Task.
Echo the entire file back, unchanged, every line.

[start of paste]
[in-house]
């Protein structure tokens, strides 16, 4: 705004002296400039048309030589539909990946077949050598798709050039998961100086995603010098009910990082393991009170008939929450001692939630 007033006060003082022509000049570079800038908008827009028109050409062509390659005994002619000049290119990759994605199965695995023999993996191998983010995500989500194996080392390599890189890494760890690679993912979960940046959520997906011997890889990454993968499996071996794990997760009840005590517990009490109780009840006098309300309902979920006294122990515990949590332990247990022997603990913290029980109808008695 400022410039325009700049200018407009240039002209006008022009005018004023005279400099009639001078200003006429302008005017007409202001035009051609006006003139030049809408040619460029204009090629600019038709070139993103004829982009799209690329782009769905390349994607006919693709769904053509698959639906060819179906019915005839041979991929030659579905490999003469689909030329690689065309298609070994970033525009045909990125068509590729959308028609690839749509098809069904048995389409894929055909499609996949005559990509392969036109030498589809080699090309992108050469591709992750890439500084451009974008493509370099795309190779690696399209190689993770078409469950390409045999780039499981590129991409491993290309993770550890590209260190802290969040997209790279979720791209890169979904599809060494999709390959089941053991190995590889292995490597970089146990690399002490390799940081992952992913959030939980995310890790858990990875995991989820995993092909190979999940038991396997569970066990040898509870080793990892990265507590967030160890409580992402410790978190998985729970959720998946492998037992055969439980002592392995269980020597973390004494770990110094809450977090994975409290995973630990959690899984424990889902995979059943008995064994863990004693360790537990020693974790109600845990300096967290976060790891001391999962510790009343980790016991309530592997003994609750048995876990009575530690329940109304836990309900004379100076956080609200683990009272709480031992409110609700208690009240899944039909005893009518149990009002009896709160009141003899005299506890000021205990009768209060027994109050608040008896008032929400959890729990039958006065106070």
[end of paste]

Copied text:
[in-house]
């Protein structure tokens, strides 16, 4: 705004002296400039048309030589539909990946077949050598798709050039998961100086995603010098009910990082393991009170008939929450001692939630 007033006060003082022509000049570079800038908008827009028109050409062509390659005994002619000049290119990759994605199965695995023999993996191998983010995500989500194996080392390599890189890494760890690679993912979960940046959520997906011997890889990454993968499996071996794990997760009840005590517990009490109780009840006098309300309902979920006294122990515990949590332990247990022997603990913290029980109808008695 400022410039325009700049200018407009240039002209006008022009005018004023005279400099009639001078200003006429302008005017007409202001035009051609006006003139030049809408040619460029204009090629600019038709070139993103004829982009799209690329782009769905390349994607006919693709769904053509698959639906060819179906019915005839041979991929030659579905490999003469689909030329690689065309298609070994970033525009045909990125068509590729959308028609690839749509098809069904048995389409894929055909499609996949005559990509392969036109030498589809080699090309992108050469591709992750890439500084451009974008493509370099795309190779690696399209190689993770078409469950390409045999780039499981590129991409491993290309993770550890590209260190802290969040997209790279979720791209890169979904599809060494999709390959089941053991190995590889292995490597970089146990690399002490390799940081992952992913959030939980995310890790858990990875995991989820995993092909190979999940038991396997569970066990040898509870080793990892990265507590967030160890409580992402410790978190998985729970959720998946492998037992055969439980002592392995269980020597973390004494770990110094809450977090994975409290995973630990959690899984424990889902995979059943008995064994863990004693360790537990020693974790109600845990300096967290976060790891001391999962510790009343980790016991309530592997003994609750048995876990009575530690329940109304836990309900004379100076956080609200683990009272709480031992409110609700208690009240899944039909005893009518149990009002009896709160009141003899005299506890000021205990009768209060027994109050608040008896008032929400959890729990039958006065106070």